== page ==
NEW YORK (BankingMyWay) -- It's taken more than six years, but the foreclosure market has slid back to pre-Great Recession levels, with foreclosure filings down by 26% in all of last year.
Expect that to continue, as the housing market seems resurgent in the new year.
In a Jan. 19 USA Today interview with Wells Fargo Chief Executive John Stumpf, the big banking boss offers an optimistic outlook for the entire housing market in 2014.
Stumpf calls for continued growth in homes values, along with a conga line of buyers waiving their checkbook at sellers.
"I think you are going to see increases in the value of homes by between 3% and 5% year over year," Stumpf said. "I think we will see a mortgage market that is largely dominated by purchase money. It would not surprise me if we were in a $1 trillion- to $2 trillion-mortgage marketplace."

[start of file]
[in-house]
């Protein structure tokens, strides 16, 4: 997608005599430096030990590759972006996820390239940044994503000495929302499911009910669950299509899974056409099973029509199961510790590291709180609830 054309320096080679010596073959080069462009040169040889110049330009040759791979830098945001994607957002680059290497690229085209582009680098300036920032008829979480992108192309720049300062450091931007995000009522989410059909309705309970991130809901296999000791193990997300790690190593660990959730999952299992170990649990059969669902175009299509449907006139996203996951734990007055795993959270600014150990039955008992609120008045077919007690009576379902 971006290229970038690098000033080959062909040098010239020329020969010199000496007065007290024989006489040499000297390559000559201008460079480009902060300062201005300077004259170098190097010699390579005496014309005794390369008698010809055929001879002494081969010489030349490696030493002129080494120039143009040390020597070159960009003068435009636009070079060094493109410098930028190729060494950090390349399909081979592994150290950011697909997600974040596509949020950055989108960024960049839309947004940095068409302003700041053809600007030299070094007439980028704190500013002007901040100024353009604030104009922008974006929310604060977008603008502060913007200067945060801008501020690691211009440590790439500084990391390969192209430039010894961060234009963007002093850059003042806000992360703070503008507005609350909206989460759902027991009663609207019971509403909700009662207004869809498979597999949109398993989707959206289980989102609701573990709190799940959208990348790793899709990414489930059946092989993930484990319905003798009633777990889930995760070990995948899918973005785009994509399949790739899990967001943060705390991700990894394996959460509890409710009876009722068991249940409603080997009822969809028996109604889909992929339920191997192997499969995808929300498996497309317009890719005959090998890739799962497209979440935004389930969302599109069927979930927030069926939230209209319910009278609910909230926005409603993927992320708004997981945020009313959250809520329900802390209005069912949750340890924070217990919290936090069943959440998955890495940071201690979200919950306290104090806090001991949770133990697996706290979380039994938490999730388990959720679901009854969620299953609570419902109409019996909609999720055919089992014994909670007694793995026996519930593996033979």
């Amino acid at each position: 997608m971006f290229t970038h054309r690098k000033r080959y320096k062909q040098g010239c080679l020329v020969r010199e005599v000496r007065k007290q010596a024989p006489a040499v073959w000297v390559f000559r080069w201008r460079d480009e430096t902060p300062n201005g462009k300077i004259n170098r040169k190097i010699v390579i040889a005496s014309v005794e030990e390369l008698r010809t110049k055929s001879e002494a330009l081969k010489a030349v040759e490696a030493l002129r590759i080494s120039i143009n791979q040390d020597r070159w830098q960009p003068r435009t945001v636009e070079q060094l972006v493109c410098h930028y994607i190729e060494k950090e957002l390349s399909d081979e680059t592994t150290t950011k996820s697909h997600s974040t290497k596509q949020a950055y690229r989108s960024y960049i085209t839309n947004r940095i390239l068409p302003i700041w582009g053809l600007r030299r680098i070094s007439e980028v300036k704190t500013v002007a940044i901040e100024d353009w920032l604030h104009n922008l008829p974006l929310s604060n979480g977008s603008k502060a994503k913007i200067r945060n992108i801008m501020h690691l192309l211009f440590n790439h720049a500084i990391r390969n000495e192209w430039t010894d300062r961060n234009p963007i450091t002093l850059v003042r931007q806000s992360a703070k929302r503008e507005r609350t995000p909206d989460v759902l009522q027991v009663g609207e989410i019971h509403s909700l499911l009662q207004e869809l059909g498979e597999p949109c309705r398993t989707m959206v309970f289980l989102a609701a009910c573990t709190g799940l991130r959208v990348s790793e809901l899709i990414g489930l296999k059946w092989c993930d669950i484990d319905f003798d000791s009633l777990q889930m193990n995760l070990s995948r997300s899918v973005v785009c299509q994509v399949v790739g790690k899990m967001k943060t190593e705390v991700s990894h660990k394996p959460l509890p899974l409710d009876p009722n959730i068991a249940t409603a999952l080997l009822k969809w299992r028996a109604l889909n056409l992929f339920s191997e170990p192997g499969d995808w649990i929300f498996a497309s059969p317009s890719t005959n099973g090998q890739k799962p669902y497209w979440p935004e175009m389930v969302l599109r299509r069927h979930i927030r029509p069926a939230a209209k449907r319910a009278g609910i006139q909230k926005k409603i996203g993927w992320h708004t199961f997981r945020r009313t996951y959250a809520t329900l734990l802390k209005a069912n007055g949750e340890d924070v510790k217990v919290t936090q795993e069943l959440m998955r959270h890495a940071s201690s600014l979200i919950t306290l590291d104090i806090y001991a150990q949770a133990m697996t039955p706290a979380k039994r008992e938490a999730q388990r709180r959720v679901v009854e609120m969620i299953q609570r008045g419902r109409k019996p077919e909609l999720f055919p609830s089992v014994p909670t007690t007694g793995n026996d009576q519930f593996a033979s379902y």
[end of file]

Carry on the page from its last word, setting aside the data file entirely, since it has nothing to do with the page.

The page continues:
If that occurs, nationwide home foreclosures should continue to fall.
That's because a healthier housing sector raises the value of virtually all homes, leaving more cash value in residential homes. In addition, a stronger jobs market puts more cash in the pockets of Americans, further reducing foreclosure pressure, while the market may have seen most of the problem home mortgages already fall off the market.
All of that adds up to an increasingly thinned out foreclosure sector, and a healthier housing market.
According to RealtyTrac, nationwide residential home foreclosures have fallen by 53% from the market peak in 2010, and the foreclosure level of 1.4 million total last year just about matches 2007s total, when 1.3 million foreclosures hit the market.